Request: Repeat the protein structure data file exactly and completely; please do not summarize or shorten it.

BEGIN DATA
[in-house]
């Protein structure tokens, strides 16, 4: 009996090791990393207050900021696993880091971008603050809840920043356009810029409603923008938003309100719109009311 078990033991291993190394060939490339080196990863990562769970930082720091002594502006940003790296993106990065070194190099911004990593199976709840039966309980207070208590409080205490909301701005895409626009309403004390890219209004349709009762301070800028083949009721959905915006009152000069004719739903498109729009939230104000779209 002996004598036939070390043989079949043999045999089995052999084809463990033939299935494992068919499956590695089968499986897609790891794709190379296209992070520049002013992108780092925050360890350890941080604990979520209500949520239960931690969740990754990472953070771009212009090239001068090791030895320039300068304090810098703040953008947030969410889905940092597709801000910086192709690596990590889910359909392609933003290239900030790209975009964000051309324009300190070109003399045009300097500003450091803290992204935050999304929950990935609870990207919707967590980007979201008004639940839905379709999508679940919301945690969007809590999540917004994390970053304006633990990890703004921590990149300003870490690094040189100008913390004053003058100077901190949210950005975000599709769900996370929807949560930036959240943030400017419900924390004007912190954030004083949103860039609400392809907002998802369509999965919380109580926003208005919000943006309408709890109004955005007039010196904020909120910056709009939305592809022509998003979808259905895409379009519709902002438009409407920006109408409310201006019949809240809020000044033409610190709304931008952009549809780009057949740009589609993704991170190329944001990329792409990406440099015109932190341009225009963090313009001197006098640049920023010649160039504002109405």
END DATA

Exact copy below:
[in-house]
């Protein structure tokens, strides 16, 4: 009996090791990393207050900021696993880091971008603050809840920043356009810029409603923008938003309100719109009311 078990033991291993190394060939490339080196990863990562769970930082720091002594502006940003790296993106990065070194190099911004990593199976709840039966309980207070208590409080205490909301701005895409626009309403004390890219209004349709009762301070800028083949009721959905915006009152000069004719739903498109729009939230104000779209 002996004598036939070390043989079949043999045999089995052999084809463990033939299935494992068919499956590695089968499986897609790891794709190379296209992070520049002013992108780092925050360890350890941080604990979520209500949520239960931690969740990754990472953070771009212009090239001068090791030895320039300068304090810098703040953008947030969410889905940092597709801000910086192709690596990590889910359909392609933003290239900030790209975009964000051309324009300190070109003399045009300097500003450091803290992204935050999304929950990935609870990207919707967590980007979201008004639940839905379709999508679940919301945690969007809590999540917004994390970053304006633990990890703004921590990149300003870490690094040189100008913390004053003058100077901190949210950005975000599709769900996370929807949560930036959240943030400017419900924390004007912190954030004083949103860039609400392809907002998802369509999965919380109580926003208005919000943006309408709890109004955005007039010196904020909120910056709009939305592809022509998003979808259905895409379009519709902002438009409407920006109408409310201006019949809240809020000044033409610190709304931008952009549809780009057949740009589609993704991170190329944001990329792409990406440099015109932190341009225009963090313009001197006098640049920023010649160039504002109405």